Corona­tion Street:

Some walk the cob­bled street for decades, oth­ers leave and re­turn – but what of the char­ac­ters who are cast out of Weather­field for good? Thérèse Henkin looks at the paths taken by some of the TV show’s muchloved for­mer res­i­dents.

Australian Women’s Weekly NZ - - CONTENTS -

we catch up with some for­mer Coro stars

Mil­lions have fallen in love with the drama of life played out in the cob­bled roads and ter­raced red-brick houses of Corona­tion Street over the past 55 years. This fic­tional ad­dress causes very real heartache when view­ers wave good­bye to some of their favourite char­ac­ters. But the end for those char­ac­ters is often a new be­gin­ning for the ac­tors who played them, as they go on to grace our tele­vi­sion screens and steal our hearts in a num­ber of other sig­nif­i­cant roles. We look at where the Street has led for six of those stars.

Sarah Lan­cashire BE­FORE

Sarah Lan­cashire’s con­nec­tion to Corona­tion Street be­gan well be­fore she was serv­ing pints be­hind the Rovers Re­turn bar – her scriptwriter fa­ther had worked on more than 100 episodes of the long-run­ning soap and in­spired her cu­rios­ity for tele­vi­sion.

In 1986, the tal­ented cre­ative grad­u­ated from the pres­ti­gious Guild­hall School of Mu­sic and Drama, which also counts among its alumni the likes of Ewan McGre­gor and Orlando Bloom.

Af­ter grad­u­a­tion, Sarah helped sup­port herself by teach­ing drama at Sal­ford Univer­sity in Manch­ester for five years, while also estab­lish­ing her act­ing ca­reer.

DUR­ING

Sarah landed her break­through role in 1991 as Raquel Wol­sten­hulme, the Rovers Re­turn Inn’s scat­ter­brained, and kind-hearted bar­maid, who dreamed of be­ing a fash­ion model.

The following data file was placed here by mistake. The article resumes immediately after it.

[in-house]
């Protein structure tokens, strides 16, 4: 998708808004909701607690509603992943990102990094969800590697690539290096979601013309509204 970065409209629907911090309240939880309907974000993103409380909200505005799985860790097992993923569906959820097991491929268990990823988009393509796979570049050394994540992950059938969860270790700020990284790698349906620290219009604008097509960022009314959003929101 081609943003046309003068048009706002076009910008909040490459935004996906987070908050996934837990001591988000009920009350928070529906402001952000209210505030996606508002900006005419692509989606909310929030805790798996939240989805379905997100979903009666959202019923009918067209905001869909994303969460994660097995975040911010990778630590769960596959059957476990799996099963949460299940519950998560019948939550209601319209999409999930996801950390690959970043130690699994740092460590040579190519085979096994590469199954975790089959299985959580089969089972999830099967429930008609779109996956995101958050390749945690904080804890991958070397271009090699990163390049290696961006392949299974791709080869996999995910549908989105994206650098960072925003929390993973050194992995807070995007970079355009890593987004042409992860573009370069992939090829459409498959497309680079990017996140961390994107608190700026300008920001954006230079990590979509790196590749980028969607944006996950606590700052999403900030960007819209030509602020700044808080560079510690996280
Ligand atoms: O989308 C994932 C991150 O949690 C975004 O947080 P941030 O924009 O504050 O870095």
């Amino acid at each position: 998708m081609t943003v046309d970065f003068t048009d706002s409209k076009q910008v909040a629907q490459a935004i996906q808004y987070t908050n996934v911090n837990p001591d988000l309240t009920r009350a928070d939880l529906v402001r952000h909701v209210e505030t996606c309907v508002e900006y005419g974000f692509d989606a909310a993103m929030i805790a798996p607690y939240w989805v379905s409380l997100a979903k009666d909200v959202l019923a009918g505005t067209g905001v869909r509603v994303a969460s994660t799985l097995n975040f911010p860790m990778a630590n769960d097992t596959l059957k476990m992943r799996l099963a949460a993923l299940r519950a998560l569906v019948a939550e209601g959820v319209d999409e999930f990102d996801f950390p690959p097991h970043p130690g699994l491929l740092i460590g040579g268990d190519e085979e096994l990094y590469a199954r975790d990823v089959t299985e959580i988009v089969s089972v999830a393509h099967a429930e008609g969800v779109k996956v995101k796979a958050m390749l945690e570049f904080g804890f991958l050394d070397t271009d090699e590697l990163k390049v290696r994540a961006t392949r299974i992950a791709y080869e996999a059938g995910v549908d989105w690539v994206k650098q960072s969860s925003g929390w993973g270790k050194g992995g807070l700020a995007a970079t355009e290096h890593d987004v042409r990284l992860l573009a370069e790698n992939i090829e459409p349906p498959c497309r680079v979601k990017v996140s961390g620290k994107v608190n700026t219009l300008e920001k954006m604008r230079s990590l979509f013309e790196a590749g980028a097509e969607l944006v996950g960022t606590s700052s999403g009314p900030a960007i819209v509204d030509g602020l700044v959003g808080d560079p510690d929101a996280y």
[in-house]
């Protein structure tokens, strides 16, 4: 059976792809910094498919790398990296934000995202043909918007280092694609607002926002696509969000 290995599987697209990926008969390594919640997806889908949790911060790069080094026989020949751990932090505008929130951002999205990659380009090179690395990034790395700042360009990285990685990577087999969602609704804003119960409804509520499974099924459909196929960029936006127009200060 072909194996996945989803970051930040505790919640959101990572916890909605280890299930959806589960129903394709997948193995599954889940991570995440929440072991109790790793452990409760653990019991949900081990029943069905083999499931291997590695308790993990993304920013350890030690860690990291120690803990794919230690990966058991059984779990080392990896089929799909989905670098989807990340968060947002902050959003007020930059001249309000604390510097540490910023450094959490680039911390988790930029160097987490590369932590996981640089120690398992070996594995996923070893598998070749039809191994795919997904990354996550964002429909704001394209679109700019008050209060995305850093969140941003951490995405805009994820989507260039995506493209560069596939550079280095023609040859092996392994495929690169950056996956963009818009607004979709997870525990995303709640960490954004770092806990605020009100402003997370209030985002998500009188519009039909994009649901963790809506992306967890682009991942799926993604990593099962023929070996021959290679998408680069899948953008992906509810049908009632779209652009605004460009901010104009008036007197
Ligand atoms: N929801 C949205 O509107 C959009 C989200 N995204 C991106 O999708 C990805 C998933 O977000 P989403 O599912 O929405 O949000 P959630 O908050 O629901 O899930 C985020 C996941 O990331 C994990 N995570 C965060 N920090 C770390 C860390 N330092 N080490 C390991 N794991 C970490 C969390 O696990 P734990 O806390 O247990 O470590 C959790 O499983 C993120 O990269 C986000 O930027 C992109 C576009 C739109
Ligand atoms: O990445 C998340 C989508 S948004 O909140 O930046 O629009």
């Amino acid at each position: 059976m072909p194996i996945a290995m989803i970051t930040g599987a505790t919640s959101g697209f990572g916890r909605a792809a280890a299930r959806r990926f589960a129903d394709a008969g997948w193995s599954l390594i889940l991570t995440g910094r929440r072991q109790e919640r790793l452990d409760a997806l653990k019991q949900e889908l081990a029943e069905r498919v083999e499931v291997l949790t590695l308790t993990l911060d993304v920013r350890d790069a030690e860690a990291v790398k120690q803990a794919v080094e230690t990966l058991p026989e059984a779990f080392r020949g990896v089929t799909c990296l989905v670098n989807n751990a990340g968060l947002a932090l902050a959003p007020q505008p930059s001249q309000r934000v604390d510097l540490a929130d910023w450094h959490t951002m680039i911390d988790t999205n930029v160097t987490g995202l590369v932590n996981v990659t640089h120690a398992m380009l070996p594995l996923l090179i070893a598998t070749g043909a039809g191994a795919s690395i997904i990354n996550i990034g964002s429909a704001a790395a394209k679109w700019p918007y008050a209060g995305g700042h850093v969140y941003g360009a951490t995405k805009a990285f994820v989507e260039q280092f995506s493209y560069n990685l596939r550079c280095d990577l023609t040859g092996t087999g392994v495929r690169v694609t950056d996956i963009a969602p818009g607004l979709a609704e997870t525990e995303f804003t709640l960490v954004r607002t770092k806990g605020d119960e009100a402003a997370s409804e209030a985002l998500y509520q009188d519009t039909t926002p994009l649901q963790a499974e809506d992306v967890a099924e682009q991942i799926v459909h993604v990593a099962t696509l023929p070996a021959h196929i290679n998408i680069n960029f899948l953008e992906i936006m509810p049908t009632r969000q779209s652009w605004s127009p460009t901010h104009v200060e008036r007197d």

Af­ter an on/off re­la­tion­ship with book­maker Des Barnes, Raquel mar­ried her long-time ad­mirer Curly Watts. But she walked out on the marriage when newly preg­nant with daugh­ter Alice to pur­sue a mod­el­ling job in Kuala Lumpur.

She even­tu­ally set­tled in France and re­turned to the Street in 2000 for one episode to get a di­vorce from Curly so she could marry Ar­mand de Beaux, to whom she was preg­nant, and to re­veal Alice’s ex­is­tence to Curly.

AF­TER

Sarah strug­gled with men­tal health is­sues for much of her Corona­tion Street ten­ure, made worse by her di­vorce from her first hus­band Gary Har­g­reaves, with whom she had two sons. She left the show in 1996 and later ad­mit­ted that she strug­gled to cope with the at­ten­tion the role brought her.

How­ever, af­ter the ac­tress left Corona­tion Street, she found sta­bil­ity and a more com­fort­able type of fame in the qui­eter world of sit­coms and mid­week tele­vi­sion drama. But it wasn’t an easy ride and Sarah felt her time on Corona­tion Street cast a dim shadow on her act­ing prospects.

The 51-year-old star has crit­i­cised the prej­u­dice against soap stars held by some writ­ers and pro­duc­ers in the tele­vi­sion in­dus­try.

She told the Ra­dio Times: “Soaps are a dou­ble-edged sword. There can be prej­u­dice from some writ­ers and pro­duc­ers who feel you will lower the cur­rency of their work if you’ve been in one. You have to rise above such lu­di­crous prej­u­dice.”

Sarah says soap op­eras are a great arena to learn your craft be­fore mov­ing on, but there is no such thing as soap ac­tors. She says, “We are all ac­tors and we work across an enor­mous amount of me­dia – ra­dio, tele­vi­sion, or stand­ing out­side a su­per­mar­ket in a Weetabix out­fit.”

Sarah found fur­ther suc­cess with roles in UK TV se­ries Where the Heart Is, Clock­ing Off and the TV film See­ing Red. It was in 2000 that Sarah re­port­edly be­came the high­est paid ac­tress in UK tele­vi­sion af­ter sign­ing a two-year con­tract with ITV.

In the midst of her blos­som­ing ca­reer, Sarah met and fell in love with TV ex­ec­u­tive Peter Salmon and the pair mar­ried in 2001. In 2003 the cou­ple wel­comed Sarah’s third son into the world.

The busy mother and ac­tress also made her di­rec­tional de­but on the an­thol­ogy se­ries The Af­ter­noon Play. Af­ter sev­eral other cos­tume drama and tele­vi­sion roles, Sarah re­ceived an Olivier Award nom­i­na­tion for her role as the fe­male lead in the mu­si­cal Betty Blue Eyes in 2011.